The recent incident at a testing ground near Arkhangelsk, Russia, in which an explosion killed five people, continues to generate rumors, and experts are proposing new theories as to what happened. The Swiss news outlet Le Temps writes that “a new nuclear deterrent weapon” was being tested there.
The newspaper cites a statement by a representative of the company Rosatom, who said after the incident that “the engine of a ship missile in the Navy’s armament was being tested at the testing ground”. The rocket’s fuel caught fire during the testing of the liquid propulsion system.
Most experts believe that the missile being tested was a Burevestnik, a subsonic ground-to-ground missile.
However, several specialists disagree. For example, Pavel Podvig, director of the Strategic Nuclear Weaponry of Russia project, points out several inconsistencies: Rosatom talks about a liquid fuel system, whereas the Burevestnik does not use one. Furthermore, the testing took place on a sea platform used by the Russian Navy, even though it is supposedly a ground-to-ground missile.
Another military expert told Le Temps that the Burevestnik has already been tested at two testing grounds that are far away from settlements. This particular expert believes the weapon in question was more likely a “Poseidon”, an underwater drone designed to destroy aircraft carriers and enemy ports.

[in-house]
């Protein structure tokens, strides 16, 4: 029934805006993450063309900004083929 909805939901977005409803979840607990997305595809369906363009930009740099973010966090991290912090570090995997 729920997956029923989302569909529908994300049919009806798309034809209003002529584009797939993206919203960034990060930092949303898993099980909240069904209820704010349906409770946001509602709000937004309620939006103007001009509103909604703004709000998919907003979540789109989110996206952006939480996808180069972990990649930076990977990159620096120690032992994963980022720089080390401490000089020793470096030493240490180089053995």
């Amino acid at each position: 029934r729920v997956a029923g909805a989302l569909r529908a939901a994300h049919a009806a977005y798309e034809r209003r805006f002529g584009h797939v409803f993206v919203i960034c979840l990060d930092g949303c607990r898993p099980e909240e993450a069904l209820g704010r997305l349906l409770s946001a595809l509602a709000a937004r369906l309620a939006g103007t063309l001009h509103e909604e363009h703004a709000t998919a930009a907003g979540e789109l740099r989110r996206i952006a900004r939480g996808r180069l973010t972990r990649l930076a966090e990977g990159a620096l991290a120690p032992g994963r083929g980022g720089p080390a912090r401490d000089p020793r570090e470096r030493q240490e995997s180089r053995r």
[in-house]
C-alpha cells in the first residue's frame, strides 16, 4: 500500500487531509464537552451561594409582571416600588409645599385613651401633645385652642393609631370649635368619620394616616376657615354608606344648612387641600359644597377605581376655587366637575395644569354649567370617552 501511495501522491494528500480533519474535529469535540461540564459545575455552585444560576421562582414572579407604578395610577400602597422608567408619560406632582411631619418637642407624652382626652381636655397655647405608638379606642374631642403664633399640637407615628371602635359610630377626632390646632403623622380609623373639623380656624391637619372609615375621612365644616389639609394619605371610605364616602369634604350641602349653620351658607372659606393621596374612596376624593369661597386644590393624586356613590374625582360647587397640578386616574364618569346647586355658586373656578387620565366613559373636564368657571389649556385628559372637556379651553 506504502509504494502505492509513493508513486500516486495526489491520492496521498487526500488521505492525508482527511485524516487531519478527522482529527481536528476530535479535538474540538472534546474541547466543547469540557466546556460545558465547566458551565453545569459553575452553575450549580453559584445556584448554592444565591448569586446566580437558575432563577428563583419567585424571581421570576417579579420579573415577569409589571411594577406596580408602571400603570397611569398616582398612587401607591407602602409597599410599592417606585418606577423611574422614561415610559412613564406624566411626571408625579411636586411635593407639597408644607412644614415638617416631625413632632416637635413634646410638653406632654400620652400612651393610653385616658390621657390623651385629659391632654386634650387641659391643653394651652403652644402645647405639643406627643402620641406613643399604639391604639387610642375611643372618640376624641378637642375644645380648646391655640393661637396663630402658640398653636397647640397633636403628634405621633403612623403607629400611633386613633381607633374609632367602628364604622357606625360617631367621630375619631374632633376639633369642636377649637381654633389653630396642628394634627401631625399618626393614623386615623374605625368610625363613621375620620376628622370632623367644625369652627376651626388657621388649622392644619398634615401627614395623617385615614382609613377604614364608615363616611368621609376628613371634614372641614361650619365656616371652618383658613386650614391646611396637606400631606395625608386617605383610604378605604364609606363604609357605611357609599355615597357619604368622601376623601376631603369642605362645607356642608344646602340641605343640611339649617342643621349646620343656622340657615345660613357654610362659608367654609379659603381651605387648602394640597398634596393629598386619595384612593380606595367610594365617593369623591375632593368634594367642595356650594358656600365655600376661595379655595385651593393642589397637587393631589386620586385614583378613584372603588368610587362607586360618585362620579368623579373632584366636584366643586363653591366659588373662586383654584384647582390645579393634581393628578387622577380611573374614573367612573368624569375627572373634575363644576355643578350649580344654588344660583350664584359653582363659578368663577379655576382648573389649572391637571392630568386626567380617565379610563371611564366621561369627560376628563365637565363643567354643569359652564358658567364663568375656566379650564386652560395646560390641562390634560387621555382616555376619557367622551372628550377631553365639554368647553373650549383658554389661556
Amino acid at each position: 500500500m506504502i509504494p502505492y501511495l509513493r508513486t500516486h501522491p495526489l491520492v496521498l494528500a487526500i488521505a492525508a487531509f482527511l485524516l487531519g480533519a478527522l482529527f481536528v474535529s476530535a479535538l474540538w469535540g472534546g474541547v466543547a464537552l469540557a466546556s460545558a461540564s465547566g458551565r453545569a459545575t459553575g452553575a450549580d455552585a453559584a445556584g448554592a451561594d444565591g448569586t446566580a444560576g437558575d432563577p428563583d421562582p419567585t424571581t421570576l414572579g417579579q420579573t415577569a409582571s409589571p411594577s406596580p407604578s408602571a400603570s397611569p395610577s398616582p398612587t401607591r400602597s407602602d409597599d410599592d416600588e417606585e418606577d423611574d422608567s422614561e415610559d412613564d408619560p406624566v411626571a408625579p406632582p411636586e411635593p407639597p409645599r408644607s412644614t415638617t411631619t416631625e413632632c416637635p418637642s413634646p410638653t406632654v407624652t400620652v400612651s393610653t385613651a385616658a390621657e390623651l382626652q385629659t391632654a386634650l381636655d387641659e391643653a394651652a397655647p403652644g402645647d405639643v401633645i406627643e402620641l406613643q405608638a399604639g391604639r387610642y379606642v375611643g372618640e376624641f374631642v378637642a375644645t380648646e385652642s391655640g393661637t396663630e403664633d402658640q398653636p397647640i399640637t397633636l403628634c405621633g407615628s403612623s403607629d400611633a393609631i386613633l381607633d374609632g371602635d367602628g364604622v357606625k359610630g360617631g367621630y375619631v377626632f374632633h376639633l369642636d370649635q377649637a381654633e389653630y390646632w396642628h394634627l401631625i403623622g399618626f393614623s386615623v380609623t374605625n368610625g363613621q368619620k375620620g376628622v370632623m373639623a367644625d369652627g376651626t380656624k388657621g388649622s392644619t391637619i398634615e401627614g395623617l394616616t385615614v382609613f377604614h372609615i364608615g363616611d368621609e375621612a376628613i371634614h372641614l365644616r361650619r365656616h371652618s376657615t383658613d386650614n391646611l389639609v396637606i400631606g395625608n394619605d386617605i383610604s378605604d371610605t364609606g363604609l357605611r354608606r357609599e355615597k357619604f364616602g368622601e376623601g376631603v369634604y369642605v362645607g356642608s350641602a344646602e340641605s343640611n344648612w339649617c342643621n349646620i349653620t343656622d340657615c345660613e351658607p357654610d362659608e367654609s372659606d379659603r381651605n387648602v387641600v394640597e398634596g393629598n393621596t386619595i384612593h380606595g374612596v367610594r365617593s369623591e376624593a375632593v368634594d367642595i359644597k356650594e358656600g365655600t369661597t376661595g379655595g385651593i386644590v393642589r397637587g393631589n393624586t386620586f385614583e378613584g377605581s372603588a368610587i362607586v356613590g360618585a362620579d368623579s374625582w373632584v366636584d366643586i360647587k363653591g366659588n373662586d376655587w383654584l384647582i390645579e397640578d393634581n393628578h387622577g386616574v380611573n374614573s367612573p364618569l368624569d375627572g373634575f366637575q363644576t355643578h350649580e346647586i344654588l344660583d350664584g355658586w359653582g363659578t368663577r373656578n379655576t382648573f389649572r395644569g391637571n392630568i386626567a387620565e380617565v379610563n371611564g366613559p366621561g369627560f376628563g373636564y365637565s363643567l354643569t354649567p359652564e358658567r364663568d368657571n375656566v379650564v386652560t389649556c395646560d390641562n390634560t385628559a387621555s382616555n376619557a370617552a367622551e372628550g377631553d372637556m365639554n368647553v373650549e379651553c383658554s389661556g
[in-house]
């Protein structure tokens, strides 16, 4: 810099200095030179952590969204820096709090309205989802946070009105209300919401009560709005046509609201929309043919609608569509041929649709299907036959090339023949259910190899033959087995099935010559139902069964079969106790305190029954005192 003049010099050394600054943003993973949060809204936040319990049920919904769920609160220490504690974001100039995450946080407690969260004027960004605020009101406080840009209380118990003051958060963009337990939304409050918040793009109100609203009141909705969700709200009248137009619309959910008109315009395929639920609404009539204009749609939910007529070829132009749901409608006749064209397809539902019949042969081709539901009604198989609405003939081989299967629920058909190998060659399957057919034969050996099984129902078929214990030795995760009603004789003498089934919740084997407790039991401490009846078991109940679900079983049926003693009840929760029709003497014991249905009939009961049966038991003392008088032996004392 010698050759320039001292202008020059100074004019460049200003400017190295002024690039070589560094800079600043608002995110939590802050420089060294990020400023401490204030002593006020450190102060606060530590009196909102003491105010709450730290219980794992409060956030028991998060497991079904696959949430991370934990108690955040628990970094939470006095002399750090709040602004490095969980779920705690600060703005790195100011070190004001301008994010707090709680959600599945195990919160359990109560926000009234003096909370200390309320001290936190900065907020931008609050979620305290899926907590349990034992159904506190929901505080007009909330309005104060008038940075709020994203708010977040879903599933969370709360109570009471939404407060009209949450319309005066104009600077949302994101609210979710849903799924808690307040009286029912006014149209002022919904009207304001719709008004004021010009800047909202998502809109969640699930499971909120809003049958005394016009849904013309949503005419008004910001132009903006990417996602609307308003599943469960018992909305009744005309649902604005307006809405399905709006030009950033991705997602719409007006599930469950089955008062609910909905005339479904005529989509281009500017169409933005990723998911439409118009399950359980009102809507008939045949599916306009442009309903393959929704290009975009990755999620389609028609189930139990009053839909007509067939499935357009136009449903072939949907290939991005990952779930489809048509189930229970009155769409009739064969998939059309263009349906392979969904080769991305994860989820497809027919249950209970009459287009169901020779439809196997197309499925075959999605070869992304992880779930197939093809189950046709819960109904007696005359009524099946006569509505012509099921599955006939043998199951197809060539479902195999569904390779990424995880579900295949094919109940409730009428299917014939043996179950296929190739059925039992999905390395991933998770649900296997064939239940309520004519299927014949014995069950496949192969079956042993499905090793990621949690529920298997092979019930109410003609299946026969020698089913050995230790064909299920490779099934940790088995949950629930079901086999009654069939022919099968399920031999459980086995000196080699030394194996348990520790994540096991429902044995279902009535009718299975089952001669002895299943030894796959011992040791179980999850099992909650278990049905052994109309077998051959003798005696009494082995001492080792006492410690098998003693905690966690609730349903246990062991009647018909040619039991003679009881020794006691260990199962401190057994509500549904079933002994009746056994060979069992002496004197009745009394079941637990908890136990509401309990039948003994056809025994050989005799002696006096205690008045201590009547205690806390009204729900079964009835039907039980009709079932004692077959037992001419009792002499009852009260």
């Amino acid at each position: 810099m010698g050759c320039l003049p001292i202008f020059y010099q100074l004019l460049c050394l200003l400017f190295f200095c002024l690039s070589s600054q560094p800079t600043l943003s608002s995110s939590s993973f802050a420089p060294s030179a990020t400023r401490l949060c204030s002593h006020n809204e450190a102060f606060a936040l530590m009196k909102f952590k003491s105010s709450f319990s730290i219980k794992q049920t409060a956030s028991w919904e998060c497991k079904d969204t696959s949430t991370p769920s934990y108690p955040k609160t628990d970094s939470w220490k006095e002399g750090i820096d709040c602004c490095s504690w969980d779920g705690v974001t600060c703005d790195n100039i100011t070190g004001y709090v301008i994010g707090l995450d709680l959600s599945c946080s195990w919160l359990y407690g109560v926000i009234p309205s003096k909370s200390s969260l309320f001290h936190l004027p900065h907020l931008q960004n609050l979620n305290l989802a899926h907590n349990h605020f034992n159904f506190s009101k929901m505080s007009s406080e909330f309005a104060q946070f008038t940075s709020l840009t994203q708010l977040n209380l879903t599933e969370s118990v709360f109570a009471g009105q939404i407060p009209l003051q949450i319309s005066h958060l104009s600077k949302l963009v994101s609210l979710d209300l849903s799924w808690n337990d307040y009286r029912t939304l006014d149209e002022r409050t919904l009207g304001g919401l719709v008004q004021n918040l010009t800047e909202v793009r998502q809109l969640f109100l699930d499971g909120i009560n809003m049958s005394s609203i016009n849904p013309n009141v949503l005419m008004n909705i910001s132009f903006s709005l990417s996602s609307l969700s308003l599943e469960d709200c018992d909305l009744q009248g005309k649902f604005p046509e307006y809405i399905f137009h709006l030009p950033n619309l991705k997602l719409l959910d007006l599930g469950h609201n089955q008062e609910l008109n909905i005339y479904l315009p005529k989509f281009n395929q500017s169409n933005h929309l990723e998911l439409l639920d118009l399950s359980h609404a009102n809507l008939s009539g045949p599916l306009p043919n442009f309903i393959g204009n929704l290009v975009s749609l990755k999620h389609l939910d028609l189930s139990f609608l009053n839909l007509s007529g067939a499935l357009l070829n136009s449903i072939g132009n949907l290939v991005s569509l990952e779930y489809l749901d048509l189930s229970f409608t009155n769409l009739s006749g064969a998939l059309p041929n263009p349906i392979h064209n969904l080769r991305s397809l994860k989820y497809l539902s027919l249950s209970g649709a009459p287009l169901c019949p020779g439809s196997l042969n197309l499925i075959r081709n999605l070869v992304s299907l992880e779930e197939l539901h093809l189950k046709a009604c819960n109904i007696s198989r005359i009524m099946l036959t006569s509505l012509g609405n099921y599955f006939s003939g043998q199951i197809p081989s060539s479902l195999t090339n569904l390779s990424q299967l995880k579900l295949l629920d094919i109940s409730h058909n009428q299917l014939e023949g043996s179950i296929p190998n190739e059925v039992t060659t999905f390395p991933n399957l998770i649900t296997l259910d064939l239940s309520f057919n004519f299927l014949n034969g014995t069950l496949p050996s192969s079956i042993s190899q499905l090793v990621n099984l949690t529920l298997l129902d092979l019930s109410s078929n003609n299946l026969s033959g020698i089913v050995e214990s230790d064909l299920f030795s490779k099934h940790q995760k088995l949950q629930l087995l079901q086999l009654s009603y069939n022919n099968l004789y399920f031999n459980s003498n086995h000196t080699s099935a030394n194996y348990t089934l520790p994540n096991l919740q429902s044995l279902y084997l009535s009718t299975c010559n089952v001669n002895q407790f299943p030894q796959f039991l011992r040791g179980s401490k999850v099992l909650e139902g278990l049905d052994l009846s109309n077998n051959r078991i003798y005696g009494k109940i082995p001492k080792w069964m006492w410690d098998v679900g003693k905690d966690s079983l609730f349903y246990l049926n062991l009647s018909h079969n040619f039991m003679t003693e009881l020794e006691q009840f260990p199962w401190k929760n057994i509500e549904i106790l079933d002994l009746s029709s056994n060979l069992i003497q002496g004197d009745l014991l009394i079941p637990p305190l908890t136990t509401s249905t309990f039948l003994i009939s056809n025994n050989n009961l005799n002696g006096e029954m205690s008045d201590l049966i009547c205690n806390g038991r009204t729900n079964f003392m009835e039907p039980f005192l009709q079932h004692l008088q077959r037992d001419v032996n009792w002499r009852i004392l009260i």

Le Temps notes that nuclear engines are used by three of Russia’s most modern weapons: the Burevestnik, Poseidon, and the Skif.
An anonymous expert remarked that the Poseidon underwater drone is more in line with the location of the incident, a naval platform.
The explosion took place on August 8. The Russian state corporation Rosatom said that five of its employees had been killed and three injured. According to RBC, the casualties were Alexey Byushin, who was developing hardware and software; Yevgeny Korotaev, the lead electrical engineer; Vyacheslav Lipshev, the leader of the research and testing group; Sergey Pichugin, the engineer for category 1 tests, and Vladislav Yanovsky, the deputy head of the testing department. The people killed in the explosion were working on a state-commissioned project. The explosion led to a short-term contamination of the Arkhangelsk province.